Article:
There is one key difference here, aside from the ‘scenic-ness’, which is electricity. At a scenic campsite, you can connect to electricity, which allows you to recharge any electronics. The cost for a powered site is about $18NZD. However, the price for an unpowered site is $15NZD per night. Given the amenities are the same for the Standard campsite and the Scenic campsite, you’re paying $8NZD extra for the view.
Parking overnight at DoC Serviced Campsites
Serviced campsites have the broadest range of, you guessed it, services. They have flushing toilets, hot showers, laundry facilities, rubbish bins, tables and BBQs. As with the Scenic sites, you can connect to electricity by choosing a powered site. An unpowered site is $20NZD a night. A powered site will cost you $23NZD per person per night.
Booking and paying for DoC Campsites
Each campsite has its way that you’ll need to pay. Some cannot be booked in advance. It’s a little confusing. I recommend reading this information from the DoC, which will give you instructions based on your chosen campsite. It also talks about the DoC Campsite Pass, which you can purchase and use for a selected time frame.
Where can I park my campervan in New Zealand for some luxury?
There may be times when you want to wash and clean the smell of campervan living. Maybe you want to swim in a pool or use a nice bathroom. You might even want to sleep in a regular bed for a night. In the New Zealand campervanning world, a holiday park is the equivalent of a nice hotel. Now, I don’t want to talk them up too much because some aren’t that great, as with anything. But, if you land in a nice one, they can be just the refresher you need.
Facilities in holiday parks
Holiday parks will (usually) have a lot of facilities. They’ll have a laundry, an area to wash your dishes. They’ll have bigger bathrooms and shower areas. Sometimes they’ll have things like swimming pools and saunas or spas. They might have some sort of games room, family room or television room.
Holiday parks will often say that they have WiFi. WiFi and good reception are challenging to get in New Zealand, so getting sucked into this ‘holiday park WiFi’ myth can be tempting. It is a myth. While you may get 500MB daily for free, many holiday parks will ‘sell’ a certain amount of gigs. Which would be great, but the WiFi seldom works. We recommend avoiding buying WiFi at a campsite, even if you’re desperate for it.
You could take a break in a cabin.
Many holiday parks also have small cabins that you can rent, so if you have ‘campervan fever’, you can find a bed for the night.
Reception offices for assistance
Holiday parks also have a reception area with staff; they can help you book tours and recommend things to do, which can be helpful.
Top 10 Holiday Parks
The Top 10 Holiday Parks are the largest and most well-known chain of holiday parks in New Zealand. We stayed at quite a few of them, which were pretty good.
Where else can I park my campervan in New Zealand?
Park Over Property
We haven’t used this option, but I wanted to include it so you know it exists and it’s available should you wish to use it. Park Over property is a collection of over 2000 private homes and land owners who will let you park your campervan on their property for a small fee. The New Zealand Motor Caravan Association runs it. You can check the website here for more information.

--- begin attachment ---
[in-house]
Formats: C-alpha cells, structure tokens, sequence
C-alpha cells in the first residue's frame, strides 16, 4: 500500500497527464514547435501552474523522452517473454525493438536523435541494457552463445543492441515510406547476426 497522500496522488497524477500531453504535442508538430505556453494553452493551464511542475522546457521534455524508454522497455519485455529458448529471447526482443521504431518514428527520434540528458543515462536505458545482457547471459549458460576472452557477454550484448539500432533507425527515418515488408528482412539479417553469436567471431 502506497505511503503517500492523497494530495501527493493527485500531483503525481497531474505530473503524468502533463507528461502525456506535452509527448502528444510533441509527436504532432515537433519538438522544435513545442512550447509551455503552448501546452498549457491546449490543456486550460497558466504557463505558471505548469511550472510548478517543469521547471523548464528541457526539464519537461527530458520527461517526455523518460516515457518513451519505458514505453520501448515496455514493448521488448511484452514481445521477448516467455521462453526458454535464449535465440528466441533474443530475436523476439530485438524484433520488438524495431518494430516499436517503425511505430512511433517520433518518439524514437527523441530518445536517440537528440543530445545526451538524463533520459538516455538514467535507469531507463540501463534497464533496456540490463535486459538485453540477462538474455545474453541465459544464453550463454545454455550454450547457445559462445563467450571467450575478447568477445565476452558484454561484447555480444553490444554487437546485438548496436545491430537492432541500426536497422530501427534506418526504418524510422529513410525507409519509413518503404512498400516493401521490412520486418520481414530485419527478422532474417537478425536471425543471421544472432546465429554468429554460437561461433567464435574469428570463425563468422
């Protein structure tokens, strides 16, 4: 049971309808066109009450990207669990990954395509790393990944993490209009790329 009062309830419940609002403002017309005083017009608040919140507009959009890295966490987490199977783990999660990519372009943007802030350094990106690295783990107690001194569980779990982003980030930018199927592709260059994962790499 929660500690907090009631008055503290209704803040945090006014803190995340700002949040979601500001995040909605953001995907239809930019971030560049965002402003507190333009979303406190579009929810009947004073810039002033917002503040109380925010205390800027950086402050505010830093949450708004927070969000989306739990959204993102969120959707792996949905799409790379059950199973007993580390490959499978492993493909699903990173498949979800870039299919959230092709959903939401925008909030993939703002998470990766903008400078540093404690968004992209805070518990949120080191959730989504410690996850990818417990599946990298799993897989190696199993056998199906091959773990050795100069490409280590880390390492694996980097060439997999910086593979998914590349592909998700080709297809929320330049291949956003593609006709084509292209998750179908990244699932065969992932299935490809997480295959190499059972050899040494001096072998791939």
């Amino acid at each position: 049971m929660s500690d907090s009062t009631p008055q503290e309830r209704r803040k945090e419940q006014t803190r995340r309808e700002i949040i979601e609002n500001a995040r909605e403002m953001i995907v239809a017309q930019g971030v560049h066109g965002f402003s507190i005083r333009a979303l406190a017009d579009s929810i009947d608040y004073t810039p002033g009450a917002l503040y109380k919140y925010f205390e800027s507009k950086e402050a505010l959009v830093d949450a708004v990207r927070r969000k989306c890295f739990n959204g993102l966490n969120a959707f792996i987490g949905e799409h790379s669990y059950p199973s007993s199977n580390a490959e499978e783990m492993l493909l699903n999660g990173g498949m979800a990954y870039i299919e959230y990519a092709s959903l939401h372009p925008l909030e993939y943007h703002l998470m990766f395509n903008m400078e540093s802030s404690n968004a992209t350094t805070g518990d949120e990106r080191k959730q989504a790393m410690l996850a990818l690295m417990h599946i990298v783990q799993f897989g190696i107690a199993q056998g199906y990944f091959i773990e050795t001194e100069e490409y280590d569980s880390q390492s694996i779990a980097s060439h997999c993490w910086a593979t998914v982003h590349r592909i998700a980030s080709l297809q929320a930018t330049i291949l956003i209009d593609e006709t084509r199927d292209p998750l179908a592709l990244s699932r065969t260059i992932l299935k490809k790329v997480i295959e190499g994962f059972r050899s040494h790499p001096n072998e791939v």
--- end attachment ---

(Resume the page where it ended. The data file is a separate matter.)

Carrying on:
Useful apps for finding places to park your campervan overnight
There are a few handy apps that you’ll want to download. These will help you find places to park for the night. Not only that, but they can also help you to see things like petrol stations, public toilets and dump stations.
For us, Campermate was a life saver. We used it to find everything. It’s straightforward to use. You can use the menu to filter for things you do or don’t want. For example, you can choose to only see campsites for self-contained vehicles. You’ll be able to search for dump stations, supermarkets, and WiFi places. It’s convenient to have.
You can also download the maps for use offline. This is incredibly helpful because, as I’ve mentioned, WiFi is not great in a lot of places, especially if you’re outside the cities.
Rankers Camping NZ
Rankers are similar to Campermate. Some people have a preference for one over the other. I preferred Campermate, but I would download both and have them ready just in case you’re having trouble finding what you want with the other one.
Where can I park my campervan in New Zealand? Our tips
- If you’re travelling in peak season, arrive at freedom camping sites as early as possible during summer. They get swamped, and if you arrive too late, you’ll miss out on the spot, and you’ll have to keep driving
- Don’t think that you can freedom camp the entire time. There will be some occasions where you miss out on freedom camping places and need to pay for overnight parking
- Having offline maps and a New Zealand sim card will save you a lot of time and stress when you’re trying to find somewhere to stay for the night
- Make sure you take all your rubbish with you or put it in the bins provided when you sleep at freedom camping or DoC campsites.
You might also find these articles useful
- Compare campervan hire in New Zealand
- Cheap campervan hire in New Zealand – how to find quality, affordable campers and save money
- How to choose a campervan for New Zealand
- Campervanning New Zealand in winter – everything you need to know
- The Ultimate Travel Guide for New Zealand